The First Minister was challenged in the Scottish Parliament’s chamber today on her government’s Covid vaccine roll-out on the Isle of Mull.
Highlands & Islands Labour MSP Rhoda Grant said residents needed reassured they would not be last in line.
At First Minister’s Questions, Rhoda said: “I have been contacted by a Mull resident who told me the slow vaccine roll out was causing fear and alarm across the island. He said he was told the vaccine would not arrive on the island until the beginning of February, by which time, as the First Minister clearly stated today, all over-80s elsewhere will have had their jabs. Furthermore, the Cabinet Secretary for Health reassured the Parliament that there would be no postcode lottery with the vaccine – especially in rural areas where there has been inadequate testing. Can the First Minister therefore reassure people over 80 in Mull that they too will have their vaccine by the first week in February.”
The First Minister was unable to do so.
She confirmed that the first week in February was the target date set for all over 80s to be vaccinated with the first dose. And she gave a commitment to look into the situation on Mull and said she would come back to Rhoda as soon as possible.
Speaking afterwards, Rhoda said: “I am really concerned about the issue on Mull. The BMA this morning was still reporting the patchy distribution of vaccines. The stocks are available for this age group, we are being told there are 400,000 doses available in Scotland, and that the GPs are in place to do it. The First Minister needs to be all over this and get in there and remove whatever is stemming the flow. As has always been the case during this pandemic, the lives of our most vulnerable are in the Scottish Government’s hands. They mustn’t let people down now.”
Earlier today, NHS Highland’s Chief Executive Pam Dudek told a virtual meeting of the Scottish Parliament’s Health and Sport Committee that her health board had asked the Scottish Government for some “flexibility in how we would deal with our islands and very remote areas”.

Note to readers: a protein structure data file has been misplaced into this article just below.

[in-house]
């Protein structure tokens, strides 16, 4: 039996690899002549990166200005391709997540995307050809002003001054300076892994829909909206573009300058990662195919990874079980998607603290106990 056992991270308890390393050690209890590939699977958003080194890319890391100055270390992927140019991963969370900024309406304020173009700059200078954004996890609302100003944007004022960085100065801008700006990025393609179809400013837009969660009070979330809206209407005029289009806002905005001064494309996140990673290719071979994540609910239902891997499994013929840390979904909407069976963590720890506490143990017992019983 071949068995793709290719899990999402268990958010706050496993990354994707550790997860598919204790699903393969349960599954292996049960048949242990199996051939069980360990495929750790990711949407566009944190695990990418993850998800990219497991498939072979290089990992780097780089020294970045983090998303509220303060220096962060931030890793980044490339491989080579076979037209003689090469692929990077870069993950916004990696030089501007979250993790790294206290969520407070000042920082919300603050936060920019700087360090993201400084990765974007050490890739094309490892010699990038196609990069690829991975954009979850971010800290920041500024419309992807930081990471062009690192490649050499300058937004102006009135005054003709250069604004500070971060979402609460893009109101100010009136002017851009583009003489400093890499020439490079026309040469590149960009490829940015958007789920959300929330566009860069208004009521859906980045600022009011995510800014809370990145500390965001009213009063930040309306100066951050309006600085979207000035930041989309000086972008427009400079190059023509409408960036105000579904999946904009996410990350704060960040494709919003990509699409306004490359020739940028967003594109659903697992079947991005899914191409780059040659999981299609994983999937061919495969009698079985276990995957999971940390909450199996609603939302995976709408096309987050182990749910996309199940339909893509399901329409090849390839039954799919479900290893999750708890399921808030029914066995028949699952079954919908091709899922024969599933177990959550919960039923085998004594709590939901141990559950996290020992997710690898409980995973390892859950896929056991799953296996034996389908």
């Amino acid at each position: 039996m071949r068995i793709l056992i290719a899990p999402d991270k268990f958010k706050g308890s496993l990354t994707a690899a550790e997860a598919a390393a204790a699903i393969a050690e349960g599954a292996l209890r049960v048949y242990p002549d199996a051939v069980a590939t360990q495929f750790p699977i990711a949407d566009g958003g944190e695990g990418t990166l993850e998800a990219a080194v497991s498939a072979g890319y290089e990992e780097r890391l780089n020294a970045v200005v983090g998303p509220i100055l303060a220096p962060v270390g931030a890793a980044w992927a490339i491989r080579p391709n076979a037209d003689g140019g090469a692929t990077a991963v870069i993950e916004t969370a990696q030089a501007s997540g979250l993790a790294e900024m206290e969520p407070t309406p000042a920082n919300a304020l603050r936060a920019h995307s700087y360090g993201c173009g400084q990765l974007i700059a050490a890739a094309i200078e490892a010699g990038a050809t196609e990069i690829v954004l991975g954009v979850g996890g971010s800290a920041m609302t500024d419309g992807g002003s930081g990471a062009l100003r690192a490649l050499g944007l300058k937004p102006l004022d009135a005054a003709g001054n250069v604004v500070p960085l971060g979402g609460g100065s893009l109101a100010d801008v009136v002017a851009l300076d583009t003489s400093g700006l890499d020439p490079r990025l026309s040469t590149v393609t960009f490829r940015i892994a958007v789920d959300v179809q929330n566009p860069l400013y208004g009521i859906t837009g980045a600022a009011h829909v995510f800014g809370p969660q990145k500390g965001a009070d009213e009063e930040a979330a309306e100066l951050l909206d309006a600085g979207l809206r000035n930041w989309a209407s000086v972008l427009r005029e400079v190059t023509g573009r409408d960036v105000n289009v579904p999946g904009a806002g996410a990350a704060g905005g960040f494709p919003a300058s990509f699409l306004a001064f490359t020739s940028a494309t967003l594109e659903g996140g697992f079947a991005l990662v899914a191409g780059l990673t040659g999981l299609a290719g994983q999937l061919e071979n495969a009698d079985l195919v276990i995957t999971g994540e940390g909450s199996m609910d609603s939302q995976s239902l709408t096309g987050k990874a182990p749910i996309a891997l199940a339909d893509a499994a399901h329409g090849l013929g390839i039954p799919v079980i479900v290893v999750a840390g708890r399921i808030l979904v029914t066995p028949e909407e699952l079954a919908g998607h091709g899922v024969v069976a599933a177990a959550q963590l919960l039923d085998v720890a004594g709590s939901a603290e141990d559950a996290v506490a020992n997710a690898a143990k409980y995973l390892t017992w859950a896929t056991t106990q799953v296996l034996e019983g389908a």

She went on: “We asked if we could take a bundle approach and that was so that we could be more efficient and effective in the delivery of this vaccination programme as well as ensuring that small communities are protected because obviously on the islands it is very tricky in terms of the evacuation of patients.
Mrs Dudek said that “flexibility” had been granted but the board still needed to “set out for each scenario what it is that we will be doing”.
She said both Argyll and Bute and Highland Councils would be supplying cleaning, stewarding and other staff to help with the vaccine roll out.
She added; “Looking at the numbers of people that we have to vaccinate and where we need to be by the 6th of February, we feel fairly confident in our delivery of that. We have had modelling done locally, we know what our numbers are, and when you break that up across GP practices it is a more manageable figure.”
Director of Health and Public Policy Tim Allison told the virtual meeting that so far, an estimated 18,000 people had been vaccinated across the NHS Highland area.
Mr Allison said: “The progress has been variable across the whole area but overall I believe that we are making good progress.”
He estimated that about a third of all over-80s had been vaccinated, and that in two out of three of NHS Highland’s localities – Argyll & Bute and North and West Highland, all care home staff and residents have also been vaccinated.
He added: “We are still working on the South and Mid Highland area and will have completed this by the end of the week.”